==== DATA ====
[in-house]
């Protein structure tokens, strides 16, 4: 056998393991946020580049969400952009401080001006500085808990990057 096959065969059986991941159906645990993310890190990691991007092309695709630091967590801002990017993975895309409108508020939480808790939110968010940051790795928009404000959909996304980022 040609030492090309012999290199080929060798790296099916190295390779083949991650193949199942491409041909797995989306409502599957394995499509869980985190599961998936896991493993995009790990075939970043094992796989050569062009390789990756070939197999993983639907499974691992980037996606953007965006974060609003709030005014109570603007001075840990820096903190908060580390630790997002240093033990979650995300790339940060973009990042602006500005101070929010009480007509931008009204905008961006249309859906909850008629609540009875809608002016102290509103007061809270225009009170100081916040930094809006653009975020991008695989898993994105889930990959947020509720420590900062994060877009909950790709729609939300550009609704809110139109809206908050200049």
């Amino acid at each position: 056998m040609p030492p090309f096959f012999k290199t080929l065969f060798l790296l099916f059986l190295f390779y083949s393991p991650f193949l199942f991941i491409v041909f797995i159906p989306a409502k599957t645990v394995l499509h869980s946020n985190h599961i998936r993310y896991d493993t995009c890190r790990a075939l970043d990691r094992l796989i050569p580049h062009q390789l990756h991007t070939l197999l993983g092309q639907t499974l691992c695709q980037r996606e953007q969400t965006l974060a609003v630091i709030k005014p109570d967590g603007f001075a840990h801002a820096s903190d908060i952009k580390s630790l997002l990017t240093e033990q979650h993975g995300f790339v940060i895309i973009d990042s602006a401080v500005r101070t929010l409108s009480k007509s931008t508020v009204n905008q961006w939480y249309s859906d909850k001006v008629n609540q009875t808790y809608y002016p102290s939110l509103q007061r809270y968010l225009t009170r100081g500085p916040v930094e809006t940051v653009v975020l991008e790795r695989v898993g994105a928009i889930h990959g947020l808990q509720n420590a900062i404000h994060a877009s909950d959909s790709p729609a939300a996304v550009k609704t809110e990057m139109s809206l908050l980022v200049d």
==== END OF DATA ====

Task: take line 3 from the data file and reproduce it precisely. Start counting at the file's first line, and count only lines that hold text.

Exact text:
């Amino acid at each position: 056998m040609p030492p090309f096959f012999k290199t080929l065969f060798l790296l099916f059986l190295f390779y083949s393991p991650f193949l199942f991941i491409v041909f797995i159906p989306a409502k599957t645990v394995l499509h869980s946020n985190h599961i998936r993310y896991d493993t995009c890190r790990a075939l970043d990691r094992l796989i050569p580049h062009q390789l990756h991007t070939l197999l993983g092309q639907t499974l691992c695709q980037r996606e953007q969400t965006l974060a609003v630091i709030k005014p109570d967590g603007f001075a840990h801002a820096s903190d908060i952009k580390s630790l997002l990017t240093e033990q979650h993975g995300f790339v940060i895309i973009d990042s602006a401080v500005r101070t929010l409108s009480k007509s931008t508020v009204n905008q961006w939480y249309s859906d909850k001006v008629n609540q009875t808790y809608y002016p102290s939110l509103q007061r809270y968010l225009t009170r100081g500085p916040v930094e809006t940051v653009v975020l991008e790795r695989v898993g994105a928009i889930h990959g947020l808990q509720n420590a900062i404000h994060a877009s909950d959909s790709p729609a939300a996304v550009k609704t809110e990057m139109s809206l908050l980022v200049d």